With the exception of repeat jobless claims going up (you extended the length of the benefits . . . duh), most of the economic effects "on the ground" here in Texas are the result of people being told that times are bad.

You know, the whole "Yes I have a job but I'm worried about my neighbor so I have to stop spending money" thang.

So true, so true. We really needed a new vacuuum to replace a 1972 Eureka (!), so we drove to a mall near us in Northern California. The parking lot was empty, Sears was deserted,and finding someone to help us involved a long, long wait--apparently, they've let many employees go. Scary. On an upscale shopping street in Berkeley, there are four empty storefronts in one block. Apparently, even here, no one wants to pay $50 to dress a toddler.
You know, the argument that "most of the economic effects "on the ground"...are the result of people being told that times are bad" (yeah, I know, the comment included "here in
Texas") strikes me as blinkered.

Our economy has lost over 3 million jobs in 13 months, half of that in the last 3 months. Employment in the auto industry is down by 22% in the past year. Even in petroleum refining, employment is down 2.5% in the past month. 4 million more people were reported as unemployed in January 2009 than in January 2008. The percentage of the population with jobs is down to 60.5%, from 62.9% a year ago. The unemployment rate was up to 7.6% in January 2009 (4.9% in January 2008).

Yep, it's all in our minds.
Is there some kind of pro-mindbogglingly-stupid program you have to go through to be a conservative, or has everyone with at least a ganglion fled the philosophy?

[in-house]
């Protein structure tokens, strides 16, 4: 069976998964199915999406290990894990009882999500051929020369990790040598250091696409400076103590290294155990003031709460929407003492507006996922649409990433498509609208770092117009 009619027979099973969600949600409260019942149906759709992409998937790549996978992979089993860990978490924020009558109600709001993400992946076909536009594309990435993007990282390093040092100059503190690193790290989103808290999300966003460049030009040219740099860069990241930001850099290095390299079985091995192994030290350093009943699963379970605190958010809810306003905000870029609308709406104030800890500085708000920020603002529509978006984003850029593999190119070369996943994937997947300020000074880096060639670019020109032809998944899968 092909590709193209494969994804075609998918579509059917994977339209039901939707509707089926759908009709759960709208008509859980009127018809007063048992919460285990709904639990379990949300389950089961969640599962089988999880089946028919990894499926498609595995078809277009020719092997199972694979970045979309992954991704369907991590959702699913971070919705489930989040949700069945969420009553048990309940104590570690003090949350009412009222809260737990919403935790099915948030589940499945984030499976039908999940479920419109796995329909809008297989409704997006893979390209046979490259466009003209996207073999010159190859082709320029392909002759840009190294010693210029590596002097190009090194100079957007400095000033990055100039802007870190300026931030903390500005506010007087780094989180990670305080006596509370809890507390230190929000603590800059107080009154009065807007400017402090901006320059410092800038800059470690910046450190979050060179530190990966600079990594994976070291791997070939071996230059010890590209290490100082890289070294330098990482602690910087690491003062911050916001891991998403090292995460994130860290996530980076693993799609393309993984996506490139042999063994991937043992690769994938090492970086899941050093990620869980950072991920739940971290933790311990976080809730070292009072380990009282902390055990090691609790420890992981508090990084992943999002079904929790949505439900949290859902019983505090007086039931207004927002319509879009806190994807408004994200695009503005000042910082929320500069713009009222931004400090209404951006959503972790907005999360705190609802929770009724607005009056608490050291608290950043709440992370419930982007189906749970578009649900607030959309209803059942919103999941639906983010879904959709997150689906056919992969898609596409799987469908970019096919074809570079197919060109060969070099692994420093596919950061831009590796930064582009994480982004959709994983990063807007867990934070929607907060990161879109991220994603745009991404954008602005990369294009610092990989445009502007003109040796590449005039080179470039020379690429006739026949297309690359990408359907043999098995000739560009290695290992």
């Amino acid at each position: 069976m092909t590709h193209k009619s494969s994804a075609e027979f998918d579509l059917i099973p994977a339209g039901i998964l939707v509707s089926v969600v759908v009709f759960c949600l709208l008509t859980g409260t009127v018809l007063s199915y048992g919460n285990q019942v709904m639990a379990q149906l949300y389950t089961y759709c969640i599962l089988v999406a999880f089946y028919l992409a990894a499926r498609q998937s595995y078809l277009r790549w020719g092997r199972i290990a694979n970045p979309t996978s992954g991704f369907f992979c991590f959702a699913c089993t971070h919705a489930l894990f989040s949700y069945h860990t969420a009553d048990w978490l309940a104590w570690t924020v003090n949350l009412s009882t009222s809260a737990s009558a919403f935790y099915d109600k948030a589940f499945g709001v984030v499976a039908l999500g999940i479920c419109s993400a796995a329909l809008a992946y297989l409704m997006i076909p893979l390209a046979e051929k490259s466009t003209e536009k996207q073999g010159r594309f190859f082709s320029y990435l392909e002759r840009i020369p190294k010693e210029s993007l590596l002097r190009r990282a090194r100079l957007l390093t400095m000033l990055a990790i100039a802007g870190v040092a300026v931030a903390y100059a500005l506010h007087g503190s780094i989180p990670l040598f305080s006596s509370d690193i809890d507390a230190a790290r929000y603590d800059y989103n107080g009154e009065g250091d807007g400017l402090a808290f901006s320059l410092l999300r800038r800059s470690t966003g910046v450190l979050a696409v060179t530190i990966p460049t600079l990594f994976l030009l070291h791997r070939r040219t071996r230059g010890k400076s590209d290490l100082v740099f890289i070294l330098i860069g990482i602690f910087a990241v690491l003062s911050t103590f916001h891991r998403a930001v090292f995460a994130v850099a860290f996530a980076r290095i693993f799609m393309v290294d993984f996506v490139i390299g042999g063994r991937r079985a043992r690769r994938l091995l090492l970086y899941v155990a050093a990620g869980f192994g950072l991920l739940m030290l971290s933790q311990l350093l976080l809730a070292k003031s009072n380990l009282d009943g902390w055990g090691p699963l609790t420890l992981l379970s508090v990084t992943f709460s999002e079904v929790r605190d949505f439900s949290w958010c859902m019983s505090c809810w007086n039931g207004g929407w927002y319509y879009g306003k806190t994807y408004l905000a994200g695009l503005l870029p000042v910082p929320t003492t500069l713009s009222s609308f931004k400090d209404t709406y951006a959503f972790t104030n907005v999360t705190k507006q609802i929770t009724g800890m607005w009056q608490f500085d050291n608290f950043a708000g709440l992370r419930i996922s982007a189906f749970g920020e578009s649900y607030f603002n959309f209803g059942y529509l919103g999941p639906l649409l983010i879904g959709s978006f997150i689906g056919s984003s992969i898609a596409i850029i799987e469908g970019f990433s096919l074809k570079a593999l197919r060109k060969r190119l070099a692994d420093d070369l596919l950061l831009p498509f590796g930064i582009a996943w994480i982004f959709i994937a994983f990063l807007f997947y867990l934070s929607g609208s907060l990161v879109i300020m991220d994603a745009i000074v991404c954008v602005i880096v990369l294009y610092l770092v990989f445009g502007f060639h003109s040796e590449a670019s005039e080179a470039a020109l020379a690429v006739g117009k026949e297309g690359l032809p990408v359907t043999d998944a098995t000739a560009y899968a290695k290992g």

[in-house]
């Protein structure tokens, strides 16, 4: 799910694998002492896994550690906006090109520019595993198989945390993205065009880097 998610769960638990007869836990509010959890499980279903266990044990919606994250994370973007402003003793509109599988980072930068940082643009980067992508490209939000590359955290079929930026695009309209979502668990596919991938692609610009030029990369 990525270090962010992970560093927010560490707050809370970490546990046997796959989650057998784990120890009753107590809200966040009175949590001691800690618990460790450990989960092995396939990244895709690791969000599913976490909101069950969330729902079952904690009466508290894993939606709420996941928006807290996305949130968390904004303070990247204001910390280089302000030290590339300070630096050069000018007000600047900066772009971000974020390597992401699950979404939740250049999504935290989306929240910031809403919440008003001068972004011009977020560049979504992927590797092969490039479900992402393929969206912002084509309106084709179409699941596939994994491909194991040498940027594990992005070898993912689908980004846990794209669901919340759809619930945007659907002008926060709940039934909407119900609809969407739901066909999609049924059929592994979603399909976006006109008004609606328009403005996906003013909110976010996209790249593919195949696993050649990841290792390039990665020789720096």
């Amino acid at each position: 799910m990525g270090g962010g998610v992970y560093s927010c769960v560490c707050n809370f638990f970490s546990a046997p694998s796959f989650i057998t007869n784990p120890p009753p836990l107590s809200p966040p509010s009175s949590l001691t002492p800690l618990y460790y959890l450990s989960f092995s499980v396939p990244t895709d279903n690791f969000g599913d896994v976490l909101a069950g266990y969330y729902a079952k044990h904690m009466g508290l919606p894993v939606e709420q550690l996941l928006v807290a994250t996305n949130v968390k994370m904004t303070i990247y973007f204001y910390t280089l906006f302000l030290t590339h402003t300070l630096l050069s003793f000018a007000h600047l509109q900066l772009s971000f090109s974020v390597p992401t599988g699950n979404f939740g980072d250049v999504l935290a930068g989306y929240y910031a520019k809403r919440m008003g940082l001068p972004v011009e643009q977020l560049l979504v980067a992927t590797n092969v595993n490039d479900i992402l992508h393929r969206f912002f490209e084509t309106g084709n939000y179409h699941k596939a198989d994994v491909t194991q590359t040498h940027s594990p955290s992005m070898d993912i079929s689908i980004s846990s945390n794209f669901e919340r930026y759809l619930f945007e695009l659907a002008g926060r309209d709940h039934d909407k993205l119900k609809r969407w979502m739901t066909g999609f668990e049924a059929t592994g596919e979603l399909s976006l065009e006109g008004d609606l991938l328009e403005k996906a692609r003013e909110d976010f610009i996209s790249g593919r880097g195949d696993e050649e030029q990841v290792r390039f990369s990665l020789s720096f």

Well, we'll be able to check on February 11th if Texas unemployment statistics are better, worse, or neither. Certainly Texas was pretty much in the middle back in December.
Well, the reason for this is that we are probably in a depression. I buried my thoughts about this deep in an article about another topic. It fits the characteristics of the events that were called a "depression" in the late 19th century. The reason no one wants to use the term is that most people were too poorly educated to know the difference between a run-of-the-mill depression (very bad) and the Great Depression (really really bad). If it only lasts another year or two, "The Stim" will have been a magnificent triumph.

Right now we are in a normally "dead" post-holiday sales period, but it is worse than it ever was in past major recessions. It is the height of irresponsibility for Republicans to be opposing something that even Jack Welch (of GE "fame") says is needed to get people back on a payroll.
Maybe all the baby boomers will die off without money for Starbucks.
I dunno, I live in the DC area as well and the few times we've eaten out recently I thought the restaurants had fewer people than normal. Haven't been to a Mall in ages so I've no idea if Tysons is less crowded. The Circuit City near Bailey's Crossroads was mobbed a couple weekends ago with people taking advantage of their going-out-of-business sale.
Nicely written post!
Charles Krauthammer says it best, in his column today:
In the past five years where I live there has been a construction rush to build malls. I am happy that there seems to be a moratorium on that; we are already saturated enough. On top of that the new malls are not doing as great at the politicians, who went against voters, said they would.

Depression, I think it is the beginning of one. When much of the employment in this country are service jobs and people are not spending it seems to breed a depression.

I came across a blog that posted images from a mall in the midwest where half the stores were shut down. It is sad to see and I feel sorry for the few people still working there.
Is there any possibility whatsoever that Krauthammer would have written that article if McCain were President and backing a much lousier stimulus bill made up of tax cuts?

Sorry, rhetorical question. You may now continue your near-thinking.*

*You know, near-beer. It tastes kind of like thinking, but somehow doesn't produce the same effects.
That is because of the slow economy that all of us are experiencing. Less people are frequenting the malls. It is something unusual for establishments that are known to be crowd-drawers. Well, let's just hope the economy improves in the coming years.